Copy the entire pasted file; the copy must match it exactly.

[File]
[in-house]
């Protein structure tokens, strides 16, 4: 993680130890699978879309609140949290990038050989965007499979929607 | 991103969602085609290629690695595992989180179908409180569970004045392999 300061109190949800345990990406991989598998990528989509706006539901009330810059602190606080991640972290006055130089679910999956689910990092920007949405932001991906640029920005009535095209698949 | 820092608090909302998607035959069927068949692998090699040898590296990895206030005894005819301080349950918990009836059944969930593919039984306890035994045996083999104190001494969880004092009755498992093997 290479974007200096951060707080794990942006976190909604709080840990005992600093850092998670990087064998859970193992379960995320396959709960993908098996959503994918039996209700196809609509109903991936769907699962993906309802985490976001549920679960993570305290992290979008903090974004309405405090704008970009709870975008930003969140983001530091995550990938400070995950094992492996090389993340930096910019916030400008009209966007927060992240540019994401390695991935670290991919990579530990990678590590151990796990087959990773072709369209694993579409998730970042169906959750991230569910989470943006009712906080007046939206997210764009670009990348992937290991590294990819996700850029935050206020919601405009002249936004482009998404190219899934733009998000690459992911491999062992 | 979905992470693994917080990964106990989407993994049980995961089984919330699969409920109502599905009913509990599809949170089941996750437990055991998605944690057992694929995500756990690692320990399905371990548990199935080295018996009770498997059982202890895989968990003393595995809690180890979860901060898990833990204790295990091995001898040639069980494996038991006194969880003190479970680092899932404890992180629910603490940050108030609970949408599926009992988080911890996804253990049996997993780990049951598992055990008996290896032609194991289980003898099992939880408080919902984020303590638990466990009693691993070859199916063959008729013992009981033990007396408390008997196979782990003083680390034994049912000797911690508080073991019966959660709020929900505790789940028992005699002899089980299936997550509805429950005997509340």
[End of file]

[in-house]
């Protein structure tokens, strides 16, 4: 993680130890699978879309609140949290990038050989965007499979929607 | 991103969602085609290629690695595992989180179908409180569970004045392999 300061109190949800345990990406991989598998990528989509706006539901009330810059602190606080991640972290006055130089679910999956689910990092920007949405932001991906640029920005009535095209698949 | 820092608090909302998607035959069927068949692998090699040898590296990895206030005894005819301080349950918990009836059944969930593919039984306890035994045996083999104190001494969880004092009755498992093997 290479974007200096951060707080794990942006976190909604709080840990005992600093850092998670990087064998859970193992379960995320396959709960993908098996959503994918039996209700196809609509109903991936769907699962993906309802985490976001549920679960993570305290992290979008903090974004309405405090704008970009709870975008930003969140983001530091995550990938400070995950094992492996090389993340930096910019916030400008009209966007927060992240540019994401390695991935670290991919990579530990990678590590151990796990087959990773072709369209694993579409998730970042169906959750991230569910989470943006009712906080007046939206997210764009670009990348992937290991590294990819996700850029935050206020919601405009002249936004482009998404190219899934733009998000690459992911491999062992 | 979905992470693994917080990964106990989407993994049980995961089984919330699969409920109502599905009913509990599809949170089941996750437990055991998605944690057992694929995500756990690692320990399905371990548990199935080295018996009770498997059982202890895989968990003393595995809690180890979860901060898990833990204790295990091995001898040639069980494996038991006194969880003190479970680092899932404890992180629910603490940050108030609970949408599926009992988080911890996804253990049996997993780990049951598992055990008996290896032609194991289980003898099992939880408080919902984020303590638990466990009693691993070859199916063959008729013992009981033990007396408390008997196979782990003083680390034994049912000797911690508080073991019966959660709020929900505790789940028992005699002899089980299936997550509805429950005997509340």